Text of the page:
Lighter laptops, smaller iPods, supercomputers masquerading as phones and yet despite all these technological improvements I still find myself travelling with a vast assortment of cables and plug adaptors. Add in the “will it or won’t it” lottery of connecting to a hotel’s internet and I sometimes wonder if all this technology is actually making life more complicated, not easier.
It seems that we have become slaves to gadgets that are so powerful we can only begin to guess at what most of the buttons do and encumbered by machines that never use the same connections as any other. But this proliferation of devices does has its uses.
Consumers road test new technologies to death and discard those that are too complicated while those that capture the imagination become the standard and are adopted by everyone.
The tech world is Darwinism on fast forward, and that is very important for the vast majority of us who are tech-illiterate. Products that become mainstream are quickly simplified and refined to become a standard that all other gadgets (and software) must adapt to. Take the universal serial bus (USB), which is now practically the only port of consequence on a computer.
The USB was developed by Intel and Microsoft in the mid 1990s and as it became more popular, more peripherals had to be able to connect to it, which created a virtuous circle. By the start of this decade the USB had become so mainstream technology that companies came together to decide how to upgrade the system to make USB 2.0. Companies had given up trying to compete with USB and were instead collaborated to ensure everyone benefited from a better second-generation design.
So technology does get simpler, but only once an outright winner has emerged. We saw a brutal example of the winner-take-all world of technology last week when Sony’s Blu-Ray high definition disc format trounced Toshiba’s HDTV.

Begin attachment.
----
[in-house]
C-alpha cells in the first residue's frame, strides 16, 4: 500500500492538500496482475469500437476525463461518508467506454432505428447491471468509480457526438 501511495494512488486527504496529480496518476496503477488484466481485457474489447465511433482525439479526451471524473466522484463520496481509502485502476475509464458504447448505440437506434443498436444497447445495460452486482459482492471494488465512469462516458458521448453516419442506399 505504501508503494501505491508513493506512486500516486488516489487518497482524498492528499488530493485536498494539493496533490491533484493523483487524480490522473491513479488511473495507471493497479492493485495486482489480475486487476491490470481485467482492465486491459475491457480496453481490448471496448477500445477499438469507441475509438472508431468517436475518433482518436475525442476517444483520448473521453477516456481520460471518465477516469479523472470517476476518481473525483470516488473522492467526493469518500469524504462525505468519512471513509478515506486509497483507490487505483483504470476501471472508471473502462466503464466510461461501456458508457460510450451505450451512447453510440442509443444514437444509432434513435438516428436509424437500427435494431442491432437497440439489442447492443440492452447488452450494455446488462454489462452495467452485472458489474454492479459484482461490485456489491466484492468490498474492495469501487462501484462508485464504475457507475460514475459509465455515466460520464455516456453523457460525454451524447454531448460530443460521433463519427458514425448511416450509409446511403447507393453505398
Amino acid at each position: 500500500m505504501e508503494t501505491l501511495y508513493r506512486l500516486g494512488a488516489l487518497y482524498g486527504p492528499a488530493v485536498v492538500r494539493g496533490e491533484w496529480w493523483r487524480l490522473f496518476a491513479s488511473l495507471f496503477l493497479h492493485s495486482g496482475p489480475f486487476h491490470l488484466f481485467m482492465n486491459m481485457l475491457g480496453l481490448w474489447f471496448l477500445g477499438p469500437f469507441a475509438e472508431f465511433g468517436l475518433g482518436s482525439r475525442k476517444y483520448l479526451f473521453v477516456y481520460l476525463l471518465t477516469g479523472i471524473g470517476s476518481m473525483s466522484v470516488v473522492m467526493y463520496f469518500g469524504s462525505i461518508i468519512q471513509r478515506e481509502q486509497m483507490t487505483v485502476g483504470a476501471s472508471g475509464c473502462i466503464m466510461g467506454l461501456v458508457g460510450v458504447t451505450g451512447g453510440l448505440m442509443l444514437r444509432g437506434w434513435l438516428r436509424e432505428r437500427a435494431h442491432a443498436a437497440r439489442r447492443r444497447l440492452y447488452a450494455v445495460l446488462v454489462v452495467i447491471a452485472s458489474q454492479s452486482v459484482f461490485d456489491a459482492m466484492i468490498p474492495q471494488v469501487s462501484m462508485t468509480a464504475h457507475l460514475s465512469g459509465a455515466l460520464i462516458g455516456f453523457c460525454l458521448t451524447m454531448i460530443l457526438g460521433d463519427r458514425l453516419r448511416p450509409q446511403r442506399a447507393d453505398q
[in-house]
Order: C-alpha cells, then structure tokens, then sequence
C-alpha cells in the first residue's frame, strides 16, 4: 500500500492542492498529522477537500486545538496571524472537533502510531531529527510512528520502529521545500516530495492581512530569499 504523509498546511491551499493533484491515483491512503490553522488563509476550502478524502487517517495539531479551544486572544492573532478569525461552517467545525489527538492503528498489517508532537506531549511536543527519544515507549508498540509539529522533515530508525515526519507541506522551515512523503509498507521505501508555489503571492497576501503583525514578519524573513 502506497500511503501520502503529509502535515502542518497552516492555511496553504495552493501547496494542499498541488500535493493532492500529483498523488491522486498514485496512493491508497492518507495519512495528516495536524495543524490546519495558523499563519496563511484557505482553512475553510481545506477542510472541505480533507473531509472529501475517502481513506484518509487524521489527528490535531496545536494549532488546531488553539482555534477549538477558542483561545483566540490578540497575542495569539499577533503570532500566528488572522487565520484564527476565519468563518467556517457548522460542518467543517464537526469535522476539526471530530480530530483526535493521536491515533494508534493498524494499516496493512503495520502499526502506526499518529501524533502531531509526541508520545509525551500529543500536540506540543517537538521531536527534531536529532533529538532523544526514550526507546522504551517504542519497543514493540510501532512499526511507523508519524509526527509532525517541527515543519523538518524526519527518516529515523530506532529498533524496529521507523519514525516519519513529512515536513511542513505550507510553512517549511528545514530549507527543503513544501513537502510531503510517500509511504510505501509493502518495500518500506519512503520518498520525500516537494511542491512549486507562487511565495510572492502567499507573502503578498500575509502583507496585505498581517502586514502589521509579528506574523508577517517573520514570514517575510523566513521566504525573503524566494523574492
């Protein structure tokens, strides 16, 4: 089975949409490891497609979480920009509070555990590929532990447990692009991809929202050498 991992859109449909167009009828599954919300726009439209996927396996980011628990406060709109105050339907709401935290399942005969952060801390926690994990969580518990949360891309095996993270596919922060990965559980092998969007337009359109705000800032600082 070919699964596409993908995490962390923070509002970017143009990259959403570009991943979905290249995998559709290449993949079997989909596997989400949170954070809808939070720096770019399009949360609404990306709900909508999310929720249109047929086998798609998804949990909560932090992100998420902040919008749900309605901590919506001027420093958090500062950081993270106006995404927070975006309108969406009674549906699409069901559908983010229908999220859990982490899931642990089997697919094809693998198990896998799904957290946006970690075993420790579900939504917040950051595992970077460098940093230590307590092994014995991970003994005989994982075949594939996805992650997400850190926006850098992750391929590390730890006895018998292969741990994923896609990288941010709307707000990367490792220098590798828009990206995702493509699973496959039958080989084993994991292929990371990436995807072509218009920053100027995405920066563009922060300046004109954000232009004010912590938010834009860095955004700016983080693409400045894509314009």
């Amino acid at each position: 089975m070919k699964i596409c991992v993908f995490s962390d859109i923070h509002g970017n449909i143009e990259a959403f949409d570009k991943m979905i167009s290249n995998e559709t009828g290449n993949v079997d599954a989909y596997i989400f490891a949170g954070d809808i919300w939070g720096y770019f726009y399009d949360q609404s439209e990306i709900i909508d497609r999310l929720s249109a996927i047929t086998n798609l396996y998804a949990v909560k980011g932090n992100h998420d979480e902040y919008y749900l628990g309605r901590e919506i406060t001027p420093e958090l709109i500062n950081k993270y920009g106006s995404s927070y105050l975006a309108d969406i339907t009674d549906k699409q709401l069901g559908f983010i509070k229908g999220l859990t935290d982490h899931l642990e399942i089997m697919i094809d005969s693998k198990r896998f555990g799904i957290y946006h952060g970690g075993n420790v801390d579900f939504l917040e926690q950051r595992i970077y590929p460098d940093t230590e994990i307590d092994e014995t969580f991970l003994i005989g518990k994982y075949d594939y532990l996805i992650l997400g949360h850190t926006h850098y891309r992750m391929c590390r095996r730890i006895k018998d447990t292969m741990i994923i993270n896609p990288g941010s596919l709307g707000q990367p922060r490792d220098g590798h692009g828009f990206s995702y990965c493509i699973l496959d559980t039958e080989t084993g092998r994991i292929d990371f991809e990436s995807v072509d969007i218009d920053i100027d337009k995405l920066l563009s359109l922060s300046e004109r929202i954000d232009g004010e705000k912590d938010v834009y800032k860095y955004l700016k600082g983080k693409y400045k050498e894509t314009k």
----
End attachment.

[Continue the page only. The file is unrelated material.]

Sony has spent a fortune to ensure Blu-Ray wins the high def battle, having seen its Betamax video platform beaten by VHS in the 1980s.
Sony was able to claim victory by effectively giving Blu-Ray players away in its PlayStation3 game machine. The company lost money on every box sold (more than $3 billion in two years) but the potential future rewards will be enormous. Sony will now define the future of film and television media, giving it first mover advantage at every stage of development and forcing other companies to adopt its platform.
Two of the next battlegrounds for tech companies are likely to be in mobile phones and wireless computing (although the boundaries between the two are disintegrating so fast this may really be just one fight).
The introduction of the iPhone has forced other mobile manufacturers to rush out models that have similar functions – the Mobile World Congress in Barcelona two weeks ago was awash with imitators. That means phones with e-mail and internet access will become standard, although how these devices look and operate will also go through a selection process.
For example, does Apple’s touch screen become the standard or will Blackberry’s mini qwerty keyboard prevail? Another new Apple product hints at the future for the laptop/desktop computing market.
The MacBook Air is the lightest laptop available and it has virtually no connectors. It has no DVD player and no Ethernet port either. It has just an audio socket, a single USB and a port for allowing visual images to be exported. It does everything else wirelessly and I sincerely hope that this is the future because it promises to rid me of all those unwanted and annoying cables.
However, it is not just gadgets that are locked in this Darwinian tech struggle. The fortunes of corporations fluctuate with their successes and even countries gain and lose by their adoption of winning technologies.
The UAE has begun to make some interesting moves in the tech world with Dubai International Capital taking an estimated $1.5 billion, or three per cent, stake in Sony last year. But it is noticeable that within the Middle East only the UAE is reaching out to the tech world, and this is a mistake.
Consumer technology is exactly the sort of high value, strategically important, labour-light industry that Middle Eastern countries should encourage. But to be successful the UAE and its neighbours have to create an environment that allows new technology to flourish.
I don’t mean tax breaks. I mean the simple stuff such as a reliable power supply and a telecoms system that doesn’t permit firms to gouge consumers with outrageous and inhibitive prices.
There is no point buying a clever phone or a computer that has finally shed all its cables if you can’t afford to use it. (David Robertson is business correspondent for The Times of London)
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